Friday, May 10, 2013

Easel on Past the Piano - Roadtripping at Home

Sometime in March I planned on traveling this week and picking up 3 more states. I had five days in a row off from work - just enough to paint in Ohio, Pennsylvania and possibly New York. I would fit in an evening near Pittsburg with one of my best buds from college, who put out the offer as soon as she saw my intent. (Thank you, Jules!)  I would hit the road and get back in time to do a pastel demo-fundraiser in Dowagiac on Saturday.

Sometime between then and now I realized I'm tired. I remembered how comfortable it is to paint in my large, airy studio. I saw the leaves twist their way out of hibernation and thought of all the gorgeous landscapes that are local that I haven't been able to paint since last fall. My decision was easy: stay home.

16x20 oil on canvas, from the Dunes State Park
My biggest challenge in this stationary travel plan was to apply the same rules to myself at home that I do on the road. Just paint and write. First, I kept all phone calls, meetings and miscellaneous errands to a minimum. (Impossible to eradicate completely.) I painted every day, both out in the dunes and here in the calm of my studio. I worked on local landscapes in person, from pastels and from photos. I painted some wonderful pieces and some awkward ones, but no matter what, I was productive.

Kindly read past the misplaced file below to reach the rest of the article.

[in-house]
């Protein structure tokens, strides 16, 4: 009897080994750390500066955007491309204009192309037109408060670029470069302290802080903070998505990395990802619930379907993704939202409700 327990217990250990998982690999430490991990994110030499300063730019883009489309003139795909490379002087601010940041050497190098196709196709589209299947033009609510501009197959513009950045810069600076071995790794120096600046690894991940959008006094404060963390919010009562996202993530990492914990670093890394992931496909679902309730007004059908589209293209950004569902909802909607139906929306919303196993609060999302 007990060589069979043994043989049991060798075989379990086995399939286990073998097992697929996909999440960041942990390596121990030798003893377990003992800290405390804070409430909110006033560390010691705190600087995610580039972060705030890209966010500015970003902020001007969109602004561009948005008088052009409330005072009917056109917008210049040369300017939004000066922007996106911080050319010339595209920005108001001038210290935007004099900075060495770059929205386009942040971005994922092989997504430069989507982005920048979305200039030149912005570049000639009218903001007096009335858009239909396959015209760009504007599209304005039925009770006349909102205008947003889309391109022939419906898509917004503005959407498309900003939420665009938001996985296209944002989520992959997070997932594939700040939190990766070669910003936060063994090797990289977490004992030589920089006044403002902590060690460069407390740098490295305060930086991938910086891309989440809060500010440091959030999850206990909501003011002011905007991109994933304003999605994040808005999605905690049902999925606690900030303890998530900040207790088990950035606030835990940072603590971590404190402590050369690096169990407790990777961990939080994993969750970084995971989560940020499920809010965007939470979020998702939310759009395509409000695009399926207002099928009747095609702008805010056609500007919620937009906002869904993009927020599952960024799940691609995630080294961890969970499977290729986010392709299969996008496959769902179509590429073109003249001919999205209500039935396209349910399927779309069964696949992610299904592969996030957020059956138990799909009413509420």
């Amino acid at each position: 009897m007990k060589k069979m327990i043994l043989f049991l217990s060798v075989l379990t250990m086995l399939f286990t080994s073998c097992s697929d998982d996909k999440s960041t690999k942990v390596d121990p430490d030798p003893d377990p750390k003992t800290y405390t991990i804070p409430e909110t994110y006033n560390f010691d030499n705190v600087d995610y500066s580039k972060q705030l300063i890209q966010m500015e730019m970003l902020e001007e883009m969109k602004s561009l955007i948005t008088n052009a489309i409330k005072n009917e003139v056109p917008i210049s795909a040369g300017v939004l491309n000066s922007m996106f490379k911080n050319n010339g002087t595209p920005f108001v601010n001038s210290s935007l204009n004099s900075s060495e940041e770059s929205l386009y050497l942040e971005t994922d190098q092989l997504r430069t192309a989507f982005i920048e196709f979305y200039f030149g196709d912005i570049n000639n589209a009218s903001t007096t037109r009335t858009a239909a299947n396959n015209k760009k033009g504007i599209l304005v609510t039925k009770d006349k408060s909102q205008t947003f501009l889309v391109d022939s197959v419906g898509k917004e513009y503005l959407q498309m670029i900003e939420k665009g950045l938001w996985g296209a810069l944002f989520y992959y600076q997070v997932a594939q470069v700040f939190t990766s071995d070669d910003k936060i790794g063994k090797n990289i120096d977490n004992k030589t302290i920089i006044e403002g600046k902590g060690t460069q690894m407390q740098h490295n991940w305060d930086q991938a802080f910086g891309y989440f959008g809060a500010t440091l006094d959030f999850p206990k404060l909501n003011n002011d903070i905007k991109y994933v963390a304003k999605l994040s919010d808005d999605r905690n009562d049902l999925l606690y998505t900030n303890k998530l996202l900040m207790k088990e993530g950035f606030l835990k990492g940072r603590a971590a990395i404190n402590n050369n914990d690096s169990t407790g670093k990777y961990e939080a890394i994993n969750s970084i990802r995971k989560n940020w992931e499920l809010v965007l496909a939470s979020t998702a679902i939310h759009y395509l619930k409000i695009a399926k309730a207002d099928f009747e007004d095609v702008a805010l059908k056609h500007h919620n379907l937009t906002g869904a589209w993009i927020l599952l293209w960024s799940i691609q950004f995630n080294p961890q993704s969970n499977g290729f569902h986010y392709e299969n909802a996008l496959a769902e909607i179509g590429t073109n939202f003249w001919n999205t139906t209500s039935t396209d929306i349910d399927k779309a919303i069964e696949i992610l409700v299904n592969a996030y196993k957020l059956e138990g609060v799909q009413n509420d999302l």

What I did not do was go out and have dinner alone, thereby interacting with strangers. (Not that many strangers exist in a town this size!) Instead, I had dinner out with different friends every night, including another painter (great conversation), the mom of my daughter's dear friend (super to catch up), my divorced girlfriend pals (always things to talk about) and - definitely the most fun - my boyfriend. (We took his motorcycle cruising on the way to dinner; the clouds were stupendous, boasting their very best, teasing me to paint them.)

In the end I think my stay-at-home travels went well. I have an extensive trip planned for the fall but now that it is almost summer in Michigan, I may not wander too far. I learned that I can be just as focused and serious in my own town as I am when exploring the states and painting that journey.

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